Potential new teams in confidential talks with F1 – Domenicali

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Stefano Domenicali has revealed that several potential new teams are conducting confidential talks with Formula 1, but Grand Prix racing's boss admits that accepting new entrants isn't the sport's first priority.

Michael Andretti's efforts to join the grid at some point in the future have been extensively reported on.

The American team owner's attempt last year to acquire a majority stake in Sauber which operates the Alfa Romeo squad was unsuccessful, but that didn't deter Andretti Autosport which now ambitions to set up his own F1 affiliate.

However, Domenicali revealed in Bahrain last weekend that other ventures besides Andretti have been in talks with F1.

"We have received many requests," said F1's chief executive. "How many? More than one and... less than eight!

"There are those who have not hidden their intentions, even in public, and there are those who are carrying out very confidential negotiations."

While Domenicali is attentive to new projects promoted by potential candidates, the Italian says his priority is to ensure the competitiveness of F1's current grid of ten teams.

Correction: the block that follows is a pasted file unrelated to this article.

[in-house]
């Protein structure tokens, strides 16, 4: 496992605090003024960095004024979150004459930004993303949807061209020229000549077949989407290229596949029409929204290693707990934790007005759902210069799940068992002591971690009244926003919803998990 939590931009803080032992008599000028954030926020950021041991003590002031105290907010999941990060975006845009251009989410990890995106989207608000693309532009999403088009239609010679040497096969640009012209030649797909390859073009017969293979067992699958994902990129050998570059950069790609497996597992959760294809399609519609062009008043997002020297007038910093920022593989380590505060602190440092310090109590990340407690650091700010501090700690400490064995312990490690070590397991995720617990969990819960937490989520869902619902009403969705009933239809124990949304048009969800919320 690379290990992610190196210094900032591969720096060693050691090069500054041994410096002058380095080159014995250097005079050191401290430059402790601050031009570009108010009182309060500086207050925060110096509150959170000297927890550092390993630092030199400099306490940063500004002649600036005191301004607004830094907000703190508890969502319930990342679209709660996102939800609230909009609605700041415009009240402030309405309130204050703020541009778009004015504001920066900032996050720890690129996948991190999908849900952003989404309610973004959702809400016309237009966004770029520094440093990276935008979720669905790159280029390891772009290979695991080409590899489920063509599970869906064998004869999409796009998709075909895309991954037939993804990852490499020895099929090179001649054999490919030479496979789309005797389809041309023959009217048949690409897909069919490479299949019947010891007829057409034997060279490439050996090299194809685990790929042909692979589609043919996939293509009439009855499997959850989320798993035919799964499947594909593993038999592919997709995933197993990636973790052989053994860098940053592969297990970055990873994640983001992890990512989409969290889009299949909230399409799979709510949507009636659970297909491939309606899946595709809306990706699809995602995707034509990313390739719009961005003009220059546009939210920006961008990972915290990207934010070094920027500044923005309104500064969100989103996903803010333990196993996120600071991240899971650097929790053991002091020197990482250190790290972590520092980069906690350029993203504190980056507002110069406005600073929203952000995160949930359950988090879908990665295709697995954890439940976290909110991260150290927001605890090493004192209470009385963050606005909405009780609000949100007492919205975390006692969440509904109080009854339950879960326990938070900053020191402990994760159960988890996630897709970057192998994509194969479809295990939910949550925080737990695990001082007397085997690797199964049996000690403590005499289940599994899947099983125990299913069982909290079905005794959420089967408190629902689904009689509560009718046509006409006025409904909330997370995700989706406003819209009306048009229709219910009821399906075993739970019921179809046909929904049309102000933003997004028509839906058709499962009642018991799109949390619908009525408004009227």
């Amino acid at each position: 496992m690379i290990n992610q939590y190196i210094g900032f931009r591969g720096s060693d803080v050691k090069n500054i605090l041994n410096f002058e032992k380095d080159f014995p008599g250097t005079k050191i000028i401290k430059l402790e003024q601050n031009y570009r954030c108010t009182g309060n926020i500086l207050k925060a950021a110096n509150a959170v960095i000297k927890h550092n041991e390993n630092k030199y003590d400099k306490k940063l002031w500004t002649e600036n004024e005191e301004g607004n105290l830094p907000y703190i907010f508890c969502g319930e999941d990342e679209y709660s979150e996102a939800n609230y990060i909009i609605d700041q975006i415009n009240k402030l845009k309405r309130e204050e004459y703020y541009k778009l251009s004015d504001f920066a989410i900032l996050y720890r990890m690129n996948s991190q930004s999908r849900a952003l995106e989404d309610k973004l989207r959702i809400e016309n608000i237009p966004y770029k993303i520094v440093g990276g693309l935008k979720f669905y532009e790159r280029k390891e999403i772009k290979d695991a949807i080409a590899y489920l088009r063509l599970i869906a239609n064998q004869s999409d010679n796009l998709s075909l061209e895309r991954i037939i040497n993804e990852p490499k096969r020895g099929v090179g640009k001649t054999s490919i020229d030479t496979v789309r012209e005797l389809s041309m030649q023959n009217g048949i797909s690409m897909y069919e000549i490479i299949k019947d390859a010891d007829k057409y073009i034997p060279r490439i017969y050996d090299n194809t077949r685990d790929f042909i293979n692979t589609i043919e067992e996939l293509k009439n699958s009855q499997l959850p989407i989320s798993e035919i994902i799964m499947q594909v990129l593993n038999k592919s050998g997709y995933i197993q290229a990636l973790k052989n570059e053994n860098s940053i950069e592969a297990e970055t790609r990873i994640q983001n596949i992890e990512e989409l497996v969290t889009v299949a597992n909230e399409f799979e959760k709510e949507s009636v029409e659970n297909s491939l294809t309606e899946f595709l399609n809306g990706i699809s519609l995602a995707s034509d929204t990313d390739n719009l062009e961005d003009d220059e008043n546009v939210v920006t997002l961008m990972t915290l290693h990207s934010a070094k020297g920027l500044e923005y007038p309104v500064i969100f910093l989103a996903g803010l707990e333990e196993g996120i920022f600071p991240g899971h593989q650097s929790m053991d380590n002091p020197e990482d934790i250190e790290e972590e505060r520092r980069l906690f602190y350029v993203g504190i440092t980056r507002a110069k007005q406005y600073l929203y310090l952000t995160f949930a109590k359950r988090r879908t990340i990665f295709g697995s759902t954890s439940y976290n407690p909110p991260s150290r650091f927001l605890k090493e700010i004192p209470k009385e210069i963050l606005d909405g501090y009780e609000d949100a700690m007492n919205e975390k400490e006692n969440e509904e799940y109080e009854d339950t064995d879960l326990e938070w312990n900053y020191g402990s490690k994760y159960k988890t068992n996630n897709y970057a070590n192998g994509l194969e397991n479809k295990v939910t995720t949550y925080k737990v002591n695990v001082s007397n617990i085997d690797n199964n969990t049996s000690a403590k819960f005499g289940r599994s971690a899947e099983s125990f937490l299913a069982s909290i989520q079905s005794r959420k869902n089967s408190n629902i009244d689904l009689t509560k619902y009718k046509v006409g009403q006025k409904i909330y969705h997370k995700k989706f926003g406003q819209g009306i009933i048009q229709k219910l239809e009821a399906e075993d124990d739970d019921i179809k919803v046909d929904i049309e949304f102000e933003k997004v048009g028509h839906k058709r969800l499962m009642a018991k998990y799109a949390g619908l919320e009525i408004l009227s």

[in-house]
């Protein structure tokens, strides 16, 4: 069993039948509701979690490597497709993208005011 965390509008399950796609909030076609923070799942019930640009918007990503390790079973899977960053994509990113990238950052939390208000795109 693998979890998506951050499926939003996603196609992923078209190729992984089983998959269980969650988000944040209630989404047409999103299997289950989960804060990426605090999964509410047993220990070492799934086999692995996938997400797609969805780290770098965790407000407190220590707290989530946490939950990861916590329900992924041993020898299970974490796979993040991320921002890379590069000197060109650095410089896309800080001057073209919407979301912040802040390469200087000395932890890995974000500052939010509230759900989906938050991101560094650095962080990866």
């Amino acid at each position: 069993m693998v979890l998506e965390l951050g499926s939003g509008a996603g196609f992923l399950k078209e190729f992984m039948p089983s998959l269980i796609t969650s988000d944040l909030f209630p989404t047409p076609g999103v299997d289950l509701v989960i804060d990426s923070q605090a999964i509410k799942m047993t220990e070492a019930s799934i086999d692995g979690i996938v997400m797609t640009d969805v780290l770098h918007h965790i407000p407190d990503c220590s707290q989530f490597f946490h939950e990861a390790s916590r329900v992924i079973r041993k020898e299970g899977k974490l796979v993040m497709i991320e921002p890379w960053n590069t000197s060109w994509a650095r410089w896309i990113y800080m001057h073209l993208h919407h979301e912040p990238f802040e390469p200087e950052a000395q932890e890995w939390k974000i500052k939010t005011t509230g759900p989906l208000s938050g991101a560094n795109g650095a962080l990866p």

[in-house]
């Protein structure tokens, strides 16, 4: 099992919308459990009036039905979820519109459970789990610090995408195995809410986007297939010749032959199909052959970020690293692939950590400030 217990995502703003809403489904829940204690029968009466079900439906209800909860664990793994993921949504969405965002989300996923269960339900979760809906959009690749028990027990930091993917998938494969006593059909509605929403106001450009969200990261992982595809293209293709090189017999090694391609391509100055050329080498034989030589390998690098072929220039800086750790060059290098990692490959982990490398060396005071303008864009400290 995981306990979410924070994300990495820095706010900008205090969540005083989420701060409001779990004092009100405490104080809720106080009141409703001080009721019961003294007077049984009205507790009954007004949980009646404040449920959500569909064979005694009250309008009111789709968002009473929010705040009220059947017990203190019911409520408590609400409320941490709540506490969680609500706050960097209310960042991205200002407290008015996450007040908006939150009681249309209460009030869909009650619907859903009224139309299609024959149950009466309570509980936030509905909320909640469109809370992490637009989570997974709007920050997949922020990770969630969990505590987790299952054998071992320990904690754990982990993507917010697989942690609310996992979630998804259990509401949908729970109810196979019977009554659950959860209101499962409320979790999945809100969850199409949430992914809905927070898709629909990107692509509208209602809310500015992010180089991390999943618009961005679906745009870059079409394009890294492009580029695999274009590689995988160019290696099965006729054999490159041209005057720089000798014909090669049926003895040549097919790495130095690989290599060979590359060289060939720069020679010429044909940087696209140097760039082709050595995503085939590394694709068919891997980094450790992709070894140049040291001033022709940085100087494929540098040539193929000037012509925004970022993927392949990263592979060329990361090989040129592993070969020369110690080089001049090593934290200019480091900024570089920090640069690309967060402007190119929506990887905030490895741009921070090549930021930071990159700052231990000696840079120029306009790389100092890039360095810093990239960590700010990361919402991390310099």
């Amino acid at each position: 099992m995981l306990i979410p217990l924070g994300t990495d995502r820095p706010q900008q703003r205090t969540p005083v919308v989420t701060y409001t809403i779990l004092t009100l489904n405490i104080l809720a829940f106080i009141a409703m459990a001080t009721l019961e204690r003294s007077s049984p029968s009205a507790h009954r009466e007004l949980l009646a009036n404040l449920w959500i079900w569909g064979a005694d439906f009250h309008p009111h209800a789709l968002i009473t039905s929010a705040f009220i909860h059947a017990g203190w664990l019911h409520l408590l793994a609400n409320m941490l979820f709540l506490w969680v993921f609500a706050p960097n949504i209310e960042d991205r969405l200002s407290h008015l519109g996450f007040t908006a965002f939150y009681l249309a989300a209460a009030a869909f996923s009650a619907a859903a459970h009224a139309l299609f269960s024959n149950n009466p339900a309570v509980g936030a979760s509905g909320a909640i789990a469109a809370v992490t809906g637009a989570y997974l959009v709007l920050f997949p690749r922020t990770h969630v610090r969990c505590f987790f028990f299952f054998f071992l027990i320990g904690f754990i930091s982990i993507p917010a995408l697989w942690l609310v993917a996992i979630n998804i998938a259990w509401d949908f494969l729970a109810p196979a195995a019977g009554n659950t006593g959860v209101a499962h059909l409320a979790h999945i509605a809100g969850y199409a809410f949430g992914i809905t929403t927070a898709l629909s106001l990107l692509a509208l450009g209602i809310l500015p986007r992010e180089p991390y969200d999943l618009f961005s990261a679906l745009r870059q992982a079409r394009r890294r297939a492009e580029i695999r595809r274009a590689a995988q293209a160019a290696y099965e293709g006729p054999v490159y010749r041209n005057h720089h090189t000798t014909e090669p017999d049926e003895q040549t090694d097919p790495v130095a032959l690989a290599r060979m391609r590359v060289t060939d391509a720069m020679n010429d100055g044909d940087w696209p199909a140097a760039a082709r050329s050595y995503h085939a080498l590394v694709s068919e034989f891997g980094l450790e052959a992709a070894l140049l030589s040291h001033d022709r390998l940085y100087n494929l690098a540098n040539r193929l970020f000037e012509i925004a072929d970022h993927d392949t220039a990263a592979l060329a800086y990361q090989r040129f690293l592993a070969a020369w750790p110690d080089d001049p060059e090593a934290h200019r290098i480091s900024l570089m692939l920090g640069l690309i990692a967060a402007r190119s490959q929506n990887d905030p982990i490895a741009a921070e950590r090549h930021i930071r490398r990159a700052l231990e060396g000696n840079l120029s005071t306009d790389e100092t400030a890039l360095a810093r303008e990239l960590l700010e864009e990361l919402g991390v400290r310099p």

“Personally, I do not believe that the number of teams in Formula 1 today is a limiting factor from the point of view of entertainment," he said.

"I believe it is a priority to work to increase the competitiveness of some teams that are already present.

"I do not believe that increasing the number of entries brings added value, unless they are teams of the highest quality".

F1 has ushered in a new era with the introduction of its new generation cars. But improving the field's competitiveness won't depend only on the success of the sport's new regulations.

Domenicali argues that F1's economics and its level playing field need to be protected by ensuring that teams remain in full compliance with the sport's budget cap, but also by safeguarding the latter against rising inflation and energy costs that are putting a burden on F1 teams.

"There are two open issues on this front," explained the F1 chief.

"The first is that of control, because if those who have to regulate miss something, the whole system collapses.

"Today, it is not enough to check only the technical side, but a strict financial control is also needed, and for this reason the FIA is equipping itself to be even more robust in its role as guarantor.

"The second point relates to some variables that were difficult to predict at the time of the launch of the financial regulations.

"Inflation is going in an unforeseeable direction, and transportation costs have also gone up in recent weeks in a way that is difficult to predict.

"There will be discussions to find the right solutions, but always keeping at the centre the principle that we must guarantee everyone the same possibilities."

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